When their new house on the Four Oaks Park Estate was being planned, George and Emma Barton specified that it should include a dark room. Emma had already begun taking pictures when they lived at The Grove, Wishaw, and by the time they moved in to their new house with their four young children in 1900, she was already making a name for herself as a photographer. The new dark room must have been a put to good use, since in 1903 Emma Barton was awarded the Royal Photographic Society Medal, the most prestigious award in the world for photography.
Emma was the eldest of six children born to Ambrose and Elizabeth Rayson in their back-to-back house in Aston. They moved to Camp Hill, Emma left school in 1884 at the age of twelve, and her father died the next year. She took a job as a clerk, and moved to Deritend in 1891 after her mother remarried, where they lived next door to a photographic studio. This is when she learned all about photography, and also when she went to live with George Barton and start a family.
In 1900 art photography was in vogue, and Emma Barton excelled in photographs of models imitating the pose and costume of Old Master paintings - her photograph “Alma Mater” which won her the medal shows a mother and child with a halo effect. This phase continued, her autochrome picture of 1911 “the Blue Bonnet” has echoes of the famous painting of Whistler’s mother.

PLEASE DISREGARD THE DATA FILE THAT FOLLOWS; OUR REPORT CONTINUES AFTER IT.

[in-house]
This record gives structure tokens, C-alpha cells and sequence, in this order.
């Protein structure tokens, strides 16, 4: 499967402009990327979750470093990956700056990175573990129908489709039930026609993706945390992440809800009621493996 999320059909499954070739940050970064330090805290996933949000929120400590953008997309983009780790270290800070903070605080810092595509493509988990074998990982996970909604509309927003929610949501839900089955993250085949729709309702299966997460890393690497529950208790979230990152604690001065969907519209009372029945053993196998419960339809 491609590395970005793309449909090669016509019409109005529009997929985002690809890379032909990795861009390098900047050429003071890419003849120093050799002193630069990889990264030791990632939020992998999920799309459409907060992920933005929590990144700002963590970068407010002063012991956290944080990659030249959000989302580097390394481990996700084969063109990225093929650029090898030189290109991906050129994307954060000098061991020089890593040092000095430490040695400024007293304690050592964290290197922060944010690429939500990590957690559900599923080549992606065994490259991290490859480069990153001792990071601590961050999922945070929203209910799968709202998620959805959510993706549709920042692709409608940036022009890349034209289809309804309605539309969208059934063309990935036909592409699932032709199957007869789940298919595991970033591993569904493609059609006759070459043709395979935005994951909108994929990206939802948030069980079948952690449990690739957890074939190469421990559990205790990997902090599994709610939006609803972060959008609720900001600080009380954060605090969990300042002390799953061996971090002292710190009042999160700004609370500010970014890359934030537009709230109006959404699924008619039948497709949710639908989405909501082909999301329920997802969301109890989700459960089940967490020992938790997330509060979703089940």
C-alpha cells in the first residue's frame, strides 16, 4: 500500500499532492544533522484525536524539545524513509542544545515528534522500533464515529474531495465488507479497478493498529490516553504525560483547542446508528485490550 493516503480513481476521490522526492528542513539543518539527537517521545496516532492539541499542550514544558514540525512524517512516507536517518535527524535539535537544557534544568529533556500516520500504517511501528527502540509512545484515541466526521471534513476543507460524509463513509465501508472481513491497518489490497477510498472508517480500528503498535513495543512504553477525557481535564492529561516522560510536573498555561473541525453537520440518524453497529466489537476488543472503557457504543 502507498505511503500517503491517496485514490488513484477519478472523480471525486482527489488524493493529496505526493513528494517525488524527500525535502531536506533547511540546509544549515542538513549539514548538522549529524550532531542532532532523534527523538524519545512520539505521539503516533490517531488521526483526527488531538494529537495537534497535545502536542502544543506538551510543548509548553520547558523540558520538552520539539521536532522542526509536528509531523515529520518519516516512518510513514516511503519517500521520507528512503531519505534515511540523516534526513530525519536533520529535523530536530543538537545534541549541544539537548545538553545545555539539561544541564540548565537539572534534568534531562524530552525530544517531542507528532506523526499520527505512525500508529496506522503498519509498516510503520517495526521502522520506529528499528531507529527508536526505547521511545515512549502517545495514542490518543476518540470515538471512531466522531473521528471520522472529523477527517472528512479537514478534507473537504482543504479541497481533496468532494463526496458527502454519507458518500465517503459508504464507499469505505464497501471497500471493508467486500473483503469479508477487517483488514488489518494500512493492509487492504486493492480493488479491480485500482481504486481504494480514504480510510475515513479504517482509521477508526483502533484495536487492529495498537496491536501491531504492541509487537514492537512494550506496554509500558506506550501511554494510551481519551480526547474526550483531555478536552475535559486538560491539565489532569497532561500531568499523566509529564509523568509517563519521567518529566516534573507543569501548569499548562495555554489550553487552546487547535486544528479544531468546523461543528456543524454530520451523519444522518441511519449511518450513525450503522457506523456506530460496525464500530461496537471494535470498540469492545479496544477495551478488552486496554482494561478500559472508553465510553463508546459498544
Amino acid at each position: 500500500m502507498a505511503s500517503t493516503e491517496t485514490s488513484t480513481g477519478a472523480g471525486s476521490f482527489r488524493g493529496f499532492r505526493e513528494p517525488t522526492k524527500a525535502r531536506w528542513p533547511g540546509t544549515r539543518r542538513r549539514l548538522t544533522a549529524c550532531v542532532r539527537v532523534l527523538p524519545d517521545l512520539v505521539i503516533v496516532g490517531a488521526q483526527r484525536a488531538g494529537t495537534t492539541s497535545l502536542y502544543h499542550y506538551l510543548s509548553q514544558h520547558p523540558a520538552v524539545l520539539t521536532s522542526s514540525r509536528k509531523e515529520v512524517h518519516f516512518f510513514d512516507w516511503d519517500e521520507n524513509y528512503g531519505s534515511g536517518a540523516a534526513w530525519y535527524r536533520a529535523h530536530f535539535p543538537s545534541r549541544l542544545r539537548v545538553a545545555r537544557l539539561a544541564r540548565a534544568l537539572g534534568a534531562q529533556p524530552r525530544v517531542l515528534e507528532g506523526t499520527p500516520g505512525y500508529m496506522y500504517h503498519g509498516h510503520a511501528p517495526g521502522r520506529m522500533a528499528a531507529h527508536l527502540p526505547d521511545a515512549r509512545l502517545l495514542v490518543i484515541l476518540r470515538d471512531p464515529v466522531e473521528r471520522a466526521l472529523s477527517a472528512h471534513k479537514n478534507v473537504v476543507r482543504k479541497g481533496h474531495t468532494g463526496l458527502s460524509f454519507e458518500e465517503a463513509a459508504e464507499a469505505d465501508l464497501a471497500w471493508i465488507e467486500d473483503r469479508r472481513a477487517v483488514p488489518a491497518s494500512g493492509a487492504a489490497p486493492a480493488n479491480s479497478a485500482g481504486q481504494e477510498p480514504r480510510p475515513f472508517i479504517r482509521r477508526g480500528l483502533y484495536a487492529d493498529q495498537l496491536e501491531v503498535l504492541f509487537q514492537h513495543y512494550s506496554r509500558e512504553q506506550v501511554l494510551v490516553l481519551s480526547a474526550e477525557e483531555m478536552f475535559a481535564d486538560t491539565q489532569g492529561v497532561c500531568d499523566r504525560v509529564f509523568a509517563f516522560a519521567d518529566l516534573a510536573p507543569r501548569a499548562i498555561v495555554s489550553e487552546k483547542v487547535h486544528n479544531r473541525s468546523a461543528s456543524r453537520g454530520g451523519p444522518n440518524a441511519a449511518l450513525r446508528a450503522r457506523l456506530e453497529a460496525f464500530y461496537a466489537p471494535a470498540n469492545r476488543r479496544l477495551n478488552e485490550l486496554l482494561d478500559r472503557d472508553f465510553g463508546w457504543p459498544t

The Bartons lived at their new house, “Rosegate”, 21, Hartopp Road, for sixteen years. Not having a studio, she used various parts of the house and garden with backdrops of her own making. In the garden, she “massed together countless flowers with all the varieties of roses she has been able to find”, and she kept part of the garden secret where she grew plants which were to feature in future photos.
A major exhibition of Emma Barton’s photographs was held at Birmingham Museum and Art Gallery in 1995, celebrating the twenty years at the beginning of the century when she was the leading pictorial photographer of her day. Two years later a blue plaque commemorating her was unveiled by Sutton Civic Society at the house in Hartopp Road, the first blue plaque in Sutton Coldfield.